This develops a reflective and a curated body of work, which represents evidence of growth, development and application of design processes, and research into professional practice, acquired over the duration of the academic experience. It also includes a position paper that stems from the line of enquiry developed in the independent study.

An internship with Industry or a Design Studio is compulsory for students at the end of Semester 2.

Students having a conversation with Niranjan Nikam, a senior journalist in Mysore at his residence during the workshop - Photo Source: Ishita Shah

Learning Approach

Learning is driven by engagement with theory/discourse, reflective practice and real world experience. This approach allows for a comprehensive exposure to possibilities across the world and creates an awareness of the contemporary context.

Program learning components include:

  • A theoretical and conceptual knowledge of approaches to public space design, current issues and discourses across the world
  • Using design-thinking tools to research the context, analyze and synthesize and conceptualize a solution.
  • Understanding of methods and tools of comprehensive studies in project and/or discourse in public space design
  • Collaboration among peers, practitioners and the community.
  • Using live projects/opportunities to create and test interventions/participatory design in community spaces.

Students presenting their research and findings at the Bangalore Central University as part of their studio , “University as a Urban Commons” - Photo Source: Pranjal Jain

Capability sets

On successful completion of the course, graduates will have the following capabilities:


  • Examine and engage in systematic enquiry of cultural, political, environmental and historical uniqueness of place and complexity of contexts
  • Identify what is to be known in multifaceted contexts and suitably adapt discipline specific knowledge for problem solving.
  • Critique constraints, question assumptions and limitations; think independently and strive for deeper engagement in the area of knowledge.

Entrepreneurial leader

  • Design, engage and manage safe, sustainable and layered engagements for people, with public space.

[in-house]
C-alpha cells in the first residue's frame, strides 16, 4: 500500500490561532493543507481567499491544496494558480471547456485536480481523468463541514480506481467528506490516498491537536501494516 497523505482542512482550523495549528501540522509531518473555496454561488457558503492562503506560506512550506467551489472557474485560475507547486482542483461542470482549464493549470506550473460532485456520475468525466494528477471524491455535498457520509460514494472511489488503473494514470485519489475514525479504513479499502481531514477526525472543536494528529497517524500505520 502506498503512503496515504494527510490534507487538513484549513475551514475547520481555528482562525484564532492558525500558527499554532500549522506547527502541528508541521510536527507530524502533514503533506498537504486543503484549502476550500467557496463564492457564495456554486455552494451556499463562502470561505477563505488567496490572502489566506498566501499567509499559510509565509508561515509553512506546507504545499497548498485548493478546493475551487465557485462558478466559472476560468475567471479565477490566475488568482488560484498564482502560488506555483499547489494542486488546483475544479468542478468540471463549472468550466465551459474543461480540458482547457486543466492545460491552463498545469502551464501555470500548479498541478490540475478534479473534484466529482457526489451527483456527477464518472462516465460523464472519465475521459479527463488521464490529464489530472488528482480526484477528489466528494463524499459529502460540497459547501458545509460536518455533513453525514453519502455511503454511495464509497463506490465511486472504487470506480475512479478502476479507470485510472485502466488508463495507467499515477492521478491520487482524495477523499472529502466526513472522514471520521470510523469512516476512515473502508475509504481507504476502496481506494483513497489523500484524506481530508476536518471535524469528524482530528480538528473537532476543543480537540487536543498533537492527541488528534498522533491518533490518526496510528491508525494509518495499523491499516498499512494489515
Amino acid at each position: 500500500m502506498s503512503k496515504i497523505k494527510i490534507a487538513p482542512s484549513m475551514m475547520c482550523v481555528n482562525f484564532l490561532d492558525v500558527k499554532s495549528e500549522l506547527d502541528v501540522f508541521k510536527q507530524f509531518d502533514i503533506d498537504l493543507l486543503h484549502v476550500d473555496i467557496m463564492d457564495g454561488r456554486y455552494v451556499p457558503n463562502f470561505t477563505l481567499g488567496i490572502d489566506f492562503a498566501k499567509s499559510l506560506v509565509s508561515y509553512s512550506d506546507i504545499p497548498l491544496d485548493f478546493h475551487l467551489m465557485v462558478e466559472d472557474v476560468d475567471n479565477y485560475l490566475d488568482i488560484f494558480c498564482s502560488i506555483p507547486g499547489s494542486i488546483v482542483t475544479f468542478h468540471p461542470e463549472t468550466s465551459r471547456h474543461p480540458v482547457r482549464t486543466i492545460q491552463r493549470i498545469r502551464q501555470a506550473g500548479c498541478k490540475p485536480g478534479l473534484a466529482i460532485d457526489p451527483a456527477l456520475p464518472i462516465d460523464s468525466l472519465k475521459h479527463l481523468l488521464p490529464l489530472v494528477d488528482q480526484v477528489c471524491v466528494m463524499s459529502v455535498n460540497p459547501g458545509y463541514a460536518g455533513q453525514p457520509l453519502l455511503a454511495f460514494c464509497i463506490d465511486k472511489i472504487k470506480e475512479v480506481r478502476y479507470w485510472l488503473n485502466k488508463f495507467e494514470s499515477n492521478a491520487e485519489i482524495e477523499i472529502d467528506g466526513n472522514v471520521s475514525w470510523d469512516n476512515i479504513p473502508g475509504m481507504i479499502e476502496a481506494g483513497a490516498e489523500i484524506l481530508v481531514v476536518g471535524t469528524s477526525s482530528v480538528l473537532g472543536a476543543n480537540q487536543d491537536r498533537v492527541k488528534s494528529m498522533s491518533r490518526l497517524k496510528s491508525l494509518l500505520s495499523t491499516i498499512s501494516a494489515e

• Ability to understand, analyze and synthesize information, select and use appropriate methods of research & communication.


  • Identify, explore, experiment with real and conceptual frameworks and develop innovative practice.
  • Make informed choices and expand ideas of art, design, policy and sustainability to make their own practice more informed and enriched.

Global Citizen

  • Use a participatory approach to engage with communities and effectively communicate their views to a wide range of audiences.
  • Be sensitive towards regional perspectives, respect diversity and help design for just and inclusive communities.

Student teams in dialogue with national and international delegates at the ICOMOS Global Assembly 2017 in New Delhi - Photo Source: Gautam Nayak


  • Employment in creative industries such as architecture, landscape design, interiors and urban design
  • Employment in research and development organizations, NGOs & social enterprises working in the urban sector
  • Graduates can become contemporary design practitioner, entrepreneur, design consultant or an academician
  • Graduates could work with and have an active involvement in emerging domains such as public policy making and public space design and planning


For more information about this program, kindly email Mary Jacob at
or Ranjani Balasubramanian at

Disciplinary Intersections

The program is informed by the following learning disciplines:

Spatial Design
Landscape Design
Urban Studies and Design
Environmental Graphics
Sustainability studies
Policy Studies and Environmental Law
Cultural studies
Heritage Conservation
Urban and Regional Planning
Ecology and Environment

Research and Collaboration


View Eligibility for Admission, Fee Schedule, Application Form & Other information for this Program >>